Artist Spotlight: JoAnna Schmidt

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FUN FACTS

Your Go-to Relaxation Activity: Sleeping

Non-dance Hobbies: “I like to cook, play piano/ukulele, go for walks, read, travel, listen to live music whenever possible, and spend too much money on tiny, delectable cocktails.”

Family: “I have my mom, dad, older brother and older sister.”

Pets: “A whippet named Laika.”

Favorite Pittsburgh Restaurant: “I love a lot of restaurants in Pittsburgh, but if choosing only one, I’d have to say Park Bruges. It’s only a couple blocks away from my apartment and I love everything on the menu (plus, they serve brunch).

Top-Played Song on Your iPod: “Hallways” by Islands

Do you have a pre-show good luck ritual? No, I’m not superstitious and I’m too afraid of developing inflexible rituals because nothing ever goes exactly according to plan…at least for me.

If I wasn’t a professional dancer, I would be… “a writer of sorts, possibly a journalist.”

 

Q&A


For someone who has never ever heard their names, how would you describe the genius of these choreographers? 

“Well, Jerome Robbins is known beyond the ballet world. Not only did he create many highly acclaimed ballets, but also he was the choreographer for many Broadway plays including West Side Story and Fiddler on the Roof. He is considered one of the greatest American choreographers of the 20th century. While Robbins created works based off of classical ballet, Kylian is most famous for the abstractness of his choreography. Kylian’s pieces cannot really be categorized as a certain style of dance; his movement is very original. Mark Morris is sort of the happy medium between Robbins and Kylian. Although his choreography is considered modern dance, Morris has created many works for ballet companies as well.  His pieces exude cleverness while maintaining the sincerest reverence for the music accompanying them. In sum, these choreographers each made a significant impact on the world of dance with their imagination and innovation.”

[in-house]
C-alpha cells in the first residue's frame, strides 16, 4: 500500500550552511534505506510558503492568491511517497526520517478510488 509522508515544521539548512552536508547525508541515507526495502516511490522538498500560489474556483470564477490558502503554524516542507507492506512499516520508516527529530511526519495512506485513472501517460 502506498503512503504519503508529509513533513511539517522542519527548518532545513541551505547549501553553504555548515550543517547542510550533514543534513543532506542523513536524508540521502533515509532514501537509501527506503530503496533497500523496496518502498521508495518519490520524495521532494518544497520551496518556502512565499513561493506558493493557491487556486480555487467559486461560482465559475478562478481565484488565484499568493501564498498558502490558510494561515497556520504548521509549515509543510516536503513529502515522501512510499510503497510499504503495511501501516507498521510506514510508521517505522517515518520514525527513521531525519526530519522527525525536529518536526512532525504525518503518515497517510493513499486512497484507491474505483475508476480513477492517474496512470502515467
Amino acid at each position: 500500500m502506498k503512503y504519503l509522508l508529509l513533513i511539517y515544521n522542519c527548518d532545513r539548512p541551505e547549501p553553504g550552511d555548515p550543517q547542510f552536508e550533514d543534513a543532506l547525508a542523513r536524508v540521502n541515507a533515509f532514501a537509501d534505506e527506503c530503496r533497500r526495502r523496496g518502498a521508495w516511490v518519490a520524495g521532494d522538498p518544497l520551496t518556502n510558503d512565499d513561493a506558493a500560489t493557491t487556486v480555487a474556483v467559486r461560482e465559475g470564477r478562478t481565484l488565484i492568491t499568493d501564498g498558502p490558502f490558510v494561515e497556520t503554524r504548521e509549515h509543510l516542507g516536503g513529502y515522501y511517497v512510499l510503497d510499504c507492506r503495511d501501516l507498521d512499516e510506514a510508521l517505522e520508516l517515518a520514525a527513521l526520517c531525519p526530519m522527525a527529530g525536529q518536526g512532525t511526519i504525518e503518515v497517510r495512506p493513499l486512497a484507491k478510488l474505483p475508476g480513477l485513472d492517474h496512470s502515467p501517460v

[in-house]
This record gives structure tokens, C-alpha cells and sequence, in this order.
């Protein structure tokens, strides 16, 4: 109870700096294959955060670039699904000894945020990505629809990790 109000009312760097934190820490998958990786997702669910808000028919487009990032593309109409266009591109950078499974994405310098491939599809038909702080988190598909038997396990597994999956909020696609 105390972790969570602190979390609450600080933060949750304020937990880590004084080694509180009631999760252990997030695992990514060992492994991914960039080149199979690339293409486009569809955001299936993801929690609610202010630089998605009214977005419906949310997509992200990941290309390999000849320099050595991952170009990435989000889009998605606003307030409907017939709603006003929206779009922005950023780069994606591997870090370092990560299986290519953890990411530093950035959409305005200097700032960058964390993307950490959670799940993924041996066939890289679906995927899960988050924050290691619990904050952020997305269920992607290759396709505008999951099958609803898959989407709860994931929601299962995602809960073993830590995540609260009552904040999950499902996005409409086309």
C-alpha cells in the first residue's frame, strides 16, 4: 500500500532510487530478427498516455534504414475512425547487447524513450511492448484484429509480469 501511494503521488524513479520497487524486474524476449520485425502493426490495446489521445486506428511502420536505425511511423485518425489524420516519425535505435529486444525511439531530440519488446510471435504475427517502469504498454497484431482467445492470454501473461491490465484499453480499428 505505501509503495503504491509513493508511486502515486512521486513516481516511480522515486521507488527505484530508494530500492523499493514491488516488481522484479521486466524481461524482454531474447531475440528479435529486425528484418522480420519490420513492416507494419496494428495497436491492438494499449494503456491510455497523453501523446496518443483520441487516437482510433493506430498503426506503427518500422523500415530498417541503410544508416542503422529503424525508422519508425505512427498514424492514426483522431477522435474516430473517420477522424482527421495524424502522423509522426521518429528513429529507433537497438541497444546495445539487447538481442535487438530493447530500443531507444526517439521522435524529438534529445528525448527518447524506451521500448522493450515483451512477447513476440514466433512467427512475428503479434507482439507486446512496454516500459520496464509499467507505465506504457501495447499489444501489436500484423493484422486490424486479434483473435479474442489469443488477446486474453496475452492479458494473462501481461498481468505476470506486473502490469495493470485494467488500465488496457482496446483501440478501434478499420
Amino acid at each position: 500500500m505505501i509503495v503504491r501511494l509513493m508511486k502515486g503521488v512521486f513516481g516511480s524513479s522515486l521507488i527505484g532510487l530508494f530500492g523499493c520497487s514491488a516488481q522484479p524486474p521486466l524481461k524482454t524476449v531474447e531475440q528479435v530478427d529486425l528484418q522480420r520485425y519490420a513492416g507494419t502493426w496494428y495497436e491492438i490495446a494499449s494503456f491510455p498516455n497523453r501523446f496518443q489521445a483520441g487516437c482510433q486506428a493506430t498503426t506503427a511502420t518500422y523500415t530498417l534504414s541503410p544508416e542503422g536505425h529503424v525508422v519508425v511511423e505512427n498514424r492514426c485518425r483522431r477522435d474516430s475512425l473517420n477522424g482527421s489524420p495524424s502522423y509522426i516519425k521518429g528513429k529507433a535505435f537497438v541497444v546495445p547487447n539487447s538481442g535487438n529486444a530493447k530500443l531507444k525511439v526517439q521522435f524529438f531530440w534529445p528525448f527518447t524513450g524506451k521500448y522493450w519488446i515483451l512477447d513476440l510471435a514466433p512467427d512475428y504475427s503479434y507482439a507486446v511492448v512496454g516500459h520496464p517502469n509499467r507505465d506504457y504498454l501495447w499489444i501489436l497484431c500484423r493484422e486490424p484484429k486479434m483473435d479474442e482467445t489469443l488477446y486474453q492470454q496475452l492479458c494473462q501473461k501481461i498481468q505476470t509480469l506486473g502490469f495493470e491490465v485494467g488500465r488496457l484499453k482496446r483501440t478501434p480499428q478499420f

Do you consider these works ‘bucket-list’ material as a dancer? 

“Absolutely. Sometimes, there are ballets a dancer aspires to perform simply because of their reputation. These three works have incredible reputations, but that’s not why I consider them bucket list worthy. Each piece demands those who dance them to be true artists. To simply execute the steps, without the proper feeling or quality, in any of these works is practically sacrilegious.”

 

What do you think is the key to the comedy of “The Concert?” Describe one of your favorite scenes from the ballet. 

“I think the randomness of everything that happens in this ballet is so amusing. The characters go through such unexpected scenarios. It all seems so outlandish, yet the characters take themselves so seriously. It’s nonsensical and very detailed, which is what makes the humor so successful. If I tell you my favorite scene, it will spoil the randomness of it.”

 

Mark Morris is known for his wit, musicality and sense of humor. What makes this piece special to you or exciting to dance? Can you give us an insider’s tip on one of your favorite sections or elements of this ballet? 

“Above all, what’s most special to me about Sandpaper is how lighthearted it is. My favorite element, one of the fundamentals of this ballet, is the grid. The dancers have to make, and dance within, a grid formation multiple times during this piece. It almost feels like a game, trying to maintain straight lines in every direction while everyone’s switching places.”

“Petite Mort” is an incredibly powerful work. In addition to the precision and originality of the movement, there is some really intriguing symbolism on display. Why does this work resonate with you? How do you interpret it?

“It resonates with me because of its rawness. It’s very voluptuous and serious. The title is a French idiom for having an orgasm, so the movement is sensual and organic. To me, this work portrays basic human instinct. There’s something I find very primitive about the way people look dancing this ballet.”

Sub-title
Insights on “PBT Premieres”

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